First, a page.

Though many of our #TrekforHope crew will have arrived home safe and sound, we still have a last round up of the final 3 days from Hannah. Read on, read on...
Day 3 of our trek took us to the Gubeikou section of the wall, some of which is situated close to a military zone which the public are obviously not allowed to enter. Our guide Tony told us a story of how, when he led his first trek on this section of the wall, he didn't know how to avoid the military zone and so he continued leading his group of french tourists along the wall, when suddenly guards with machine guns came out of nowhere and arrested, blindfolded and transported them all away for questioning. Thankfully, Tony assured us that his French group were all very happy and he now knows how to avoid the military zone and we wouldn't be blindfolded and taken off in the back of a Jeep...
Gubeikou was to be our longest day on the wall, with 17 kilometres of trekking, so we had all stocked up on supplies in preparation. Much like sections of the wall on Day 2 a lot of it was crumbling away either side of us, however there was significantly less shrubbery to shield our eyes from the incredibly steep drops either side of us. What many of us had considered to be high up on previous day's walking paled into insignificance compared to the drops today.
Luckily, we were accompanied by four women from a local village, affectionately known as 'hello hello' ladies who walk the wall every day helping tourists across the more vertigo inducing sections. We all knew that this wasn't purely done out of the kindness of their own hearts, but because they had lots of souvenirs they wanted to palm off onto us... Frankly though, I was happy to buy some chopsticks in exchange for the helping hand that ensured I wasn't stuck on a crumbly bit of the Great Wall for the the rest of my life. It was a long day (8 hours in total!) but seeing the seemingly never ending wall weave around the countryside made our aching legs worth it.
Day 4 was thankfully going to be much shorter, taking in the Jinshanling wall and only taking 5 hours...but again there were tricky sections abound. We were joined again by the hello hello ladies from yesterday who weren't quite so useful but tried (unsuccessfully this time) to sell us there wares anyway. Compared to Day 3, and despite all being very tired, our climb this day felt a lot easier even with the section that was so steep it felt almost vertical.
One thing that has kept us amused throughout the trek (other than Simon's fantastic jokes) has been the badly translated signs dotted around the wall. Signs like "Be cayefull" "no croysing" and the beautifully polite "please don't scribble". Today however I think we encountered the best sign of the week, "Do Not Climb the Great Wall". You'd think they could have told us that before we got here.
On our final day of trekking we were woken up at 6:30am (some of us with karaoke-induced hangovers) to catch our transfer to the final section of the wall at Mutianyu. Mutianyu is very touristy and we were joined today by many school children and tourists from all around the world, a very different atmosphere to the previous days when we hadn't seen anyone except ourselves. We also stood out quite a lot with our trekking poles, walking boots and water bladders (which were mistaken for oxygen tanks!) in comparison to all the other tourists who looked like they were just going for a casual Sunday stroll. Our final destination was the stairway to heaven another (groan) steep climb of around 1400 steps in total.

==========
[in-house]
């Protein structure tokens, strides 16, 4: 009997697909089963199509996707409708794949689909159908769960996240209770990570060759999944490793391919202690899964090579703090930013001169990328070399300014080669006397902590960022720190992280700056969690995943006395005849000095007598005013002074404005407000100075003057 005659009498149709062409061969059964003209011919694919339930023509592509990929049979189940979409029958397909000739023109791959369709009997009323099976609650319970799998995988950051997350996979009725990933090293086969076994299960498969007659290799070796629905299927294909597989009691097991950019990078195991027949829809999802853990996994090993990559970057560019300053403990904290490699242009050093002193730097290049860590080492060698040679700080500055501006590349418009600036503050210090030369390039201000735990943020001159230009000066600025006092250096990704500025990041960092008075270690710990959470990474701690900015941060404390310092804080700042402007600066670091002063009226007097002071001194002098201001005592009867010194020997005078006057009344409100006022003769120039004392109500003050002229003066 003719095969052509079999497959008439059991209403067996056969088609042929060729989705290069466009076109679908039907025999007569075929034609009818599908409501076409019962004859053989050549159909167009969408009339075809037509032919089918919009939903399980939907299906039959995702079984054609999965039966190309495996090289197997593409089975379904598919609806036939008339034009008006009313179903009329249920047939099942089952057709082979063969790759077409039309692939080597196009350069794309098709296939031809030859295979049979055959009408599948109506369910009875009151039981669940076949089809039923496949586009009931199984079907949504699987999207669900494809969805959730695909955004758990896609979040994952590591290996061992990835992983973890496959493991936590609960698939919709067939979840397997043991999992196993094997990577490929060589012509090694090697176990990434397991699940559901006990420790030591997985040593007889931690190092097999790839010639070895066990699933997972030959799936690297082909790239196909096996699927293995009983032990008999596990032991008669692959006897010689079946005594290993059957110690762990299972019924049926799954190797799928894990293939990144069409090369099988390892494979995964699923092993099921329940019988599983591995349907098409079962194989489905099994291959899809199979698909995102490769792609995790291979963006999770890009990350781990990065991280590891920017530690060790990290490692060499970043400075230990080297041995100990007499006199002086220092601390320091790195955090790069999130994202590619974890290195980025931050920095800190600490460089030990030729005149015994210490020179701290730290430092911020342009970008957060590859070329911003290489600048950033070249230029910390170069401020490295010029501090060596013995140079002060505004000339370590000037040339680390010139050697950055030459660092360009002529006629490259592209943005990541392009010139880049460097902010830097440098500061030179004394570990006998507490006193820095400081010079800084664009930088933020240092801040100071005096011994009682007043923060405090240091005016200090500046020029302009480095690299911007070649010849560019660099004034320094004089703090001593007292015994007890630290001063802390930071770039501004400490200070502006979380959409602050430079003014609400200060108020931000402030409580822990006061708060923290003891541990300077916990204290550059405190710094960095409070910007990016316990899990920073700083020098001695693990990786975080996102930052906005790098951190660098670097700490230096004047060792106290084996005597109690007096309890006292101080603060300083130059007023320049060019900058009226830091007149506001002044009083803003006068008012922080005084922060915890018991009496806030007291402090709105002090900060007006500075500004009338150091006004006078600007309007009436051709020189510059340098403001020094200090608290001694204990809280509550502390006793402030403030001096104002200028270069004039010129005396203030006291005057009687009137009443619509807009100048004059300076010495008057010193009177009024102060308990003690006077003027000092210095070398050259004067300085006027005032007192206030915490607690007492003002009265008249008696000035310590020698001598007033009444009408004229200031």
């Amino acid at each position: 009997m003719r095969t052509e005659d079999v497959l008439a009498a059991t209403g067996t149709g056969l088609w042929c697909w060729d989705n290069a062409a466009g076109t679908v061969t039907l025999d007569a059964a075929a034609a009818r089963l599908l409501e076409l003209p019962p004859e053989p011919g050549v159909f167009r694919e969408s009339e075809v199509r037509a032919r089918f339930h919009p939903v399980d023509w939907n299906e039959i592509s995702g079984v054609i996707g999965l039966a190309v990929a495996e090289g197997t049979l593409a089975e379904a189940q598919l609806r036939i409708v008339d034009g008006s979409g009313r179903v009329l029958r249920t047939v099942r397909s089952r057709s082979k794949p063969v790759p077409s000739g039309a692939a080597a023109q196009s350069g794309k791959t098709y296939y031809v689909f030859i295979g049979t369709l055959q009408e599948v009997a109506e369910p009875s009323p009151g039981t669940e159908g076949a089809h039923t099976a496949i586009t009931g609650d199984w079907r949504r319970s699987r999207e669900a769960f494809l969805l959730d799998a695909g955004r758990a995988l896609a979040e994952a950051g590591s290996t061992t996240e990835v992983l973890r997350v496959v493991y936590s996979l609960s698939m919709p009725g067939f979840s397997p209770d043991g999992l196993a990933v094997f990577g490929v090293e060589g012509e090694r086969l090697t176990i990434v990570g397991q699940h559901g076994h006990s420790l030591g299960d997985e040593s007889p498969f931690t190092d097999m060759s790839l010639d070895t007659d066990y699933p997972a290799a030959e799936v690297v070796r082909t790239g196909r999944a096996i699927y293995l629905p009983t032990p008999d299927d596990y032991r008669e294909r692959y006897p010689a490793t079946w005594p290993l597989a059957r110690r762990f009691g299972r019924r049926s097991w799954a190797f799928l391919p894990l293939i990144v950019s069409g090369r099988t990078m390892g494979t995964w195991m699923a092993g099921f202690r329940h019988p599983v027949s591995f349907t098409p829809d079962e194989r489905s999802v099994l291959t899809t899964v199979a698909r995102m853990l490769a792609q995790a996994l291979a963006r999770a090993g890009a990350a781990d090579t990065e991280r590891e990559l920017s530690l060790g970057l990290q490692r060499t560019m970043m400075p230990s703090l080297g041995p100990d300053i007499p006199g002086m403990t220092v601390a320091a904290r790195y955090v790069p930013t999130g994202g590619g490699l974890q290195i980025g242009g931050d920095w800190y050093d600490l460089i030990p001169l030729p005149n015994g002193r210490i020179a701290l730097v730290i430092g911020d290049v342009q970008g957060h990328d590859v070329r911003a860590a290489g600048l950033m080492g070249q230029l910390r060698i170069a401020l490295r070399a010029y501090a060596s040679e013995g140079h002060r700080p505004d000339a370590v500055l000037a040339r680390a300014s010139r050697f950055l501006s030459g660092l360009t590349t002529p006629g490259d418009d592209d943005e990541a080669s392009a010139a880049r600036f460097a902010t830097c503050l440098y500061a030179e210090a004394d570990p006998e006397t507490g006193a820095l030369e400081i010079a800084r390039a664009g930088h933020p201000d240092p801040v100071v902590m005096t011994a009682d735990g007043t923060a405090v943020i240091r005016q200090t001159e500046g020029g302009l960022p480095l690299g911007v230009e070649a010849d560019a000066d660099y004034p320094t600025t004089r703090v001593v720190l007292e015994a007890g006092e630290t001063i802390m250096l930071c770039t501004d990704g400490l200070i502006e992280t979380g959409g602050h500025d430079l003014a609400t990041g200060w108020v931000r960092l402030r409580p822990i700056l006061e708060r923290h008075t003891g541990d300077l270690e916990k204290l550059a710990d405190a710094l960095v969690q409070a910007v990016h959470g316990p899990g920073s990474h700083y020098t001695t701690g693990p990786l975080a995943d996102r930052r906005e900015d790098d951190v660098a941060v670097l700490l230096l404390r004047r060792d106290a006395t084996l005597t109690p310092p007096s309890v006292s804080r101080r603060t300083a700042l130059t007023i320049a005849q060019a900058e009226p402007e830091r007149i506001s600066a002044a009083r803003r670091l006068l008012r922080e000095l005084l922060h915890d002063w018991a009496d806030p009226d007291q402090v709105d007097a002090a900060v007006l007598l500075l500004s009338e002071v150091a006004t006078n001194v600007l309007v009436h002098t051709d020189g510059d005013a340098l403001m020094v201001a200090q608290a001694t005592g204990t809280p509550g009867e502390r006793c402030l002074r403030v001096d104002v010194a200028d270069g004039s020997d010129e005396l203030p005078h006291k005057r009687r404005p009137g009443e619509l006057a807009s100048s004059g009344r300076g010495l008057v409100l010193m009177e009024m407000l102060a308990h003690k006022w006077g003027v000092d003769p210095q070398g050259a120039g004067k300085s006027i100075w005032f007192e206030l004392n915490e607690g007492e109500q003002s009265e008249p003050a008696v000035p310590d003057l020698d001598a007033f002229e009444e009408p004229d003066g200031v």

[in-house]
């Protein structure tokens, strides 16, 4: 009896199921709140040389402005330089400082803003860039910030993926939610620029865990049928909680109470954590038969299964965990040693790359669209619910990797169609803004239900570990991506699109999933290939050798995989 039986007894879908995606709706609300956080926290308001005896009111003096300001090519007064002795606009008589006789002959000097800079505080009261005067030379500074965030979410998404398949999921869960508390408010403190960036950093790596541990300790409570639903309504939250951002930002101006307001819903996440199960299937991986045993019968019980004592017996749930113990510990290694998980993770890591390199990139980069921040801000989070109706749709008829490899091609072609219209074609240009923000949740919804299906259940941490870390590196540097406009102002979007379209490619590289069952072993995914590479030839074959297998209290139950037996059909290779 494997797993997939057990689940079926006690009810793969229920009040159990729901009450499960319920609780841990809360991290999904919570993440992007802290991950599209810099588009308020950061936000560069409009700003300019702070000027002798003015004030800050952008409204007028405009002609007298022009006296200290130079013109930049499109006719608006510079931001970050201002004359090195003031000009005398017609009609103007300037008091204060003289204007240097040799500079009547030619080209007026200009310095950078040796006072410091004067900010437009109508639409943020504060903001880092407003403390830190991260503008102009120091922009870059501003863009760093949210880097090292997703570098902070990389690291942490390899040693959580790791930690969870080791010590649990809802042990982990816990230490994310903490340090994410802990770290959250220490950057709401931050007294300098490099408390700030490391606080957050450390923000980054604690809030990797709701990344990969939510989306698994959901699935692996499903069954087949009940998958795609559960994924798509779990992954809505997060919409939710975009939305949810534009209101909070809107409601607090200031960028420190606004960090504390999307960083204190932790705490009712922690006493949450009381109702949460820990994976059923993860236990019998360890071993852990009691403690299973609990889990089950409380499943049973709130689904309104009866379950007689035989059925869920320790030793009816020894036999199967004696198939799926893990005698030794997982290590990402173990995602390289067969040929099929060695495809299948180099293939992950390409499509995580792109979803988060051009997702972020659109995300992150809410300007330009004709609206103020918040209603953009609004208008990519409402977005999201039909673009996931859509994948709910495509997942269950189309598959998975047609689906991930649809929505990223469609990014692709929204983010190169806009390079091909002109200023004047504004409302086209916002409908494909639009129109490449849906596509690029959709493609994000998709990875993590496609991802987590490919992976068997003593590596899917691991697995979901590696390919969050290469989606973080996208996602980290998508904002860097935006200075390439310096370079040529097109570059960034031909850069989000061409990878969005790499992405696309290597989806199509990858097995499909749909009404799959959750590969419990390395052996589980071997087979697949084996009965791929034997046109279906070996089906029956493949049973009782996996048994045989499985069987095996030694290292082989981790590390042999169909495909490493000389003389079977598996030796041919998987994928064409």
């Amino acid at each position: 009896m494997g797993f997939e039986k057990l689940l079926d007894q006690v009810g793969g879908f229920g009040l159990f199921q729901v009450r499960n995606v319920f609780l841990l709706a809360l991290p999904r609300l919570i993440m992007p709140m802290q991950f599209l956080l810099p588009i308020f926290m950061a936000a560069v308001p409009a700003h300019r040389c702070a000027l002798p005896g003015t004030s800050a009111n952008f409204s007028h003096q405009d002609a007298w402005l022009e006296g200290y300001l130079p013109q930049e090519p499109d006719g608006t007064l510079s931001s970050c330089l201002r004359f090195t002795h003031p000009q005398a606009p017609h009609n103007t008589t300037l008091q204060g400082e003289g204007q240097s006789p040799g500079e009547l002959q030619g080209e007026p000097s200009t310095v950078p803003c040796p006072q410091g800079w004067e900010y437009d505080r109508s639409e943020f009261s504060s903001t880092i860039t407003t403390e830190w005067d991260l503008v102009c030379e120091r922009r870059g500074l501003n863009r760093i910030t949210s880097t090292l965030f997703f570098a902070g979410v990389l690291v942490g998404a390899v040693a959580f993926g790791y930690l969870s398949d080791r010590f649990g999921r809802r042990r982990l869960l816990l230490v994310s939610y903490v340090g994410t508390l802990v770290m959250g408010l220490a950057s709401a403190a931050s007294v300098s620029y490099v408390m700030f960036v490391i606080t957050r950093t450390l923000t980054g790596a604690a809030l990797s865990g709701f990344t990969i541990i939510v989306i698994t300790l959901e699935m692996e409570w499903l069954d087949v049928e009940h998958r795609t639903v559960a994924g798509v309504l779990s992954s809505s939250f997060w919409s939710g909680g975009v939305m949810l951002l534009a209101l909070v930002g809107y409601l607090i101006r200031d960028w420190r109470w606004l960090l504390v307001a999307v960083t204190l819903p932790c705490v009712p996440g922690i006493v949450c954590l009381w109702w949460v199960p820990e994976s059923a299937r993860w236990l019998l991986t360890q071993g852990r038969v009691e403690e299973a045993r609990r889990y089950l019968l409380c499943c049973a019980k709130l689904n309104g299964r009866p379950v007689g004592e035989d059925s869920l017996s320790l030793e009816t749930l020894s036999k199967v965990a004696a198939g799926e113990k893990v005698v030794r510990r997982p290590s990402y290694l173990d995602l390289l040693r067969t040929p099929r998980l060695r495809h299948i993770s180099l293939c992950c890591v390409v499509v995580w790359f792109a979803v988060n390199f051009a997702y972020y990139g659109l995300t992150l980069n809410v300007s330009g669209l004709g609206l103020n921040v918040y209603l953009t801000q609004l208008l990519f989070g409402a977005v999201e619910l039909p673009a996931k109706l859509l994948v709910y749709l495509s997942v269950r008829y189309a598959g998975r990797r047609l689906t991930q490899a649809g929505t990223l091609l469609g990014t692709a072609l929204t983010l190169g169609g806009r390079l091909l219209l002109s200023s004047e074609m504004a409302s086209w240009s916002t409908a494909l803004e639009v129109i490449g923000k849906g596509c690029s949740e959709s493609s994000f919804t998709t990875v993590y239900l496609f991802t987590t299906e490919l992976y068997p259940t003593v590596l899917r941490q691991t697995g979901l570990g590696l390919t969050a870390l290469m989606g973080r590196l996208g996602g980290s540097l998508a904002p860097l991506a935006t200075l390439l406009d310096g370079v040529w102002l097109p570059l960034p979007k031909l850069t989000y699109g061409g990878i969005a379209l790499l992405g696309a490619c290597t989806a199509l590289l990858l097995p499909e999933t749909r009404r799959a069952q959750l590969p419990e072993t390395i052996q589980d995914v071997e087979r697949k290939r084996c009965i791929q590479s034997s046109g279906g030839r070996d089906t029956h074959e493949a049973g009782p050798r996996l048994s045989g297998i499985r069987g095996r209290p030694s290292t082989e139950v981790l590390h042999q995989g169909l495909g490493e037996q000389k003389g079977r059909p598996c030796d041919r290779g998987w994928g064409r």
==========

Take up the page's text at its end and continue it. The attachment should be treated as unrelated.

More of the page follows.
Unfortunately on this day the weather was poor, with lots of low cloud and Beijing smog, so the views weren't quite as spectacular as we'd been used to all week.
But Day 4 wasn't really about views; it was about the group completing their incredible achievement commemorating the lives of their loved ones. Our final steps were hard, but full of love and everyone was cheered when they reached the top. Inevitably emotions were running high and lots of tears were shed by everyone. At the top we celebrated with bubbly and tied two purple ribbons with messages to missed ones to a tree, and with that, all of a sudden, our trek was complete, and we made our way to our hotel in Beijing to begin a whistle stop tour of Beijing's tourist hotspots.
On our final day in Beijing before the group headed home we had a very exciting and frantic day sightseeing in Beijing! After everyone (just about) got about of bed, we walked around the Temple of Heaven where Beijing locals gather to practice Thai chi, dance and sing - a sight I'm sure I have never encountered in the UK. After that we went to Tiananmen Square, where as usual we became the tourist attraction rather than the square itself. After that we headed to the deceptively large forbidden city (which was insanely busy) before heading to a local market famous for its cheap knock-offs and bartering culture. Luckily for us, but unlucky for the market owners, we had been given a crash course in bartering by our guides so many of us came away with some bargains... None more so than Peter who successfully avoided being ripped off by not buying anything.
After a quick freshen up back at our hotel we were treated to a traditional Peking Duck banquet, where we gave our thanks to our guides for the weeks and celebrated everyone's achievements over the week with individual awards for each trekker.
By now most of the group will have arrived home, most likely tired, but hopefully incredibly proud of what they have achieved. We have all made life long friends and shared an incredibly special week together, one that I'm sure none of us will forget in a hurry.
If you wish to be part of this incredibly special Trek for Hope, there's still time to sign up to 2015's adventure! Find out more here.